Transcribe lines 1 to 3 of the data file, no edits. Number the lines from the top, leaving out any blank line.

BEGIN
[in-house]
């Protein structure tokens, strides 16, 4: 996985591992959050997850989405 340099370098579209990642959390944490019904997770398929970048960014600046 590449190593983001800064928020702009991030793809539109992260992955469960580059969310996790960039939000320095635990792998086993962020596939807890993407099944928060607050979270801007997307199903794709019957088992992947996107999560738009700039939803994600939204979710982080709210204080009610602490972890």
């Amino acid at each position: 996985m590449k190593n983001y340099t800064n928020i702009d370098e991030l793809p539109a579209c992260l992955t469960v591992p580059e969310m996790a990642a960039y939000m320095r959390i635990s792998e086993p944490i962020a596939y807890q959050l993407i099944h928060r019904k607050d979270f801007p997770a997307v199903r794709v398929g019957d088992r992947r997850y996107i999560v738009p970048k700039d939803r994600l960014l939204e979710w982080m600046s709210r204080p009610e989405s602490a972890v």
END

[in-house]
């Protein structure tokens, strides 16, 4: 996985591992959050997850989405 340099370098579209990642959390944490019904997770398929970048960014600046 590449190593983001800064928020702009991030793809539109992260992955469960580059969310996790960039939000320095635990792998086993962020596939807890993407099944928060607050979270801007997307199903794709019957088992992947996107999560738009700039939803994600939204979710982080709210204080009610602490972890």
């Amino acid at each position: 996985m590449k190593n983001y340099t800064n928020i702009d370098e991030l793809p539109a579209c992260l992955t469960v591992p580059e969310m996790a990642a960039y939000m320095r959390i635990s792998e086993p944490i962020a596939y807890q959050l993407i099944h928060r019904k607050d979270f801007p997770a997307v199903r794709v398929g019957d088992r992947r997850y996107i999560v738009p970048k700039d939803r994600l960014l939204e979710w982080m600046s709210r204080p009610e989405s602490a972890v």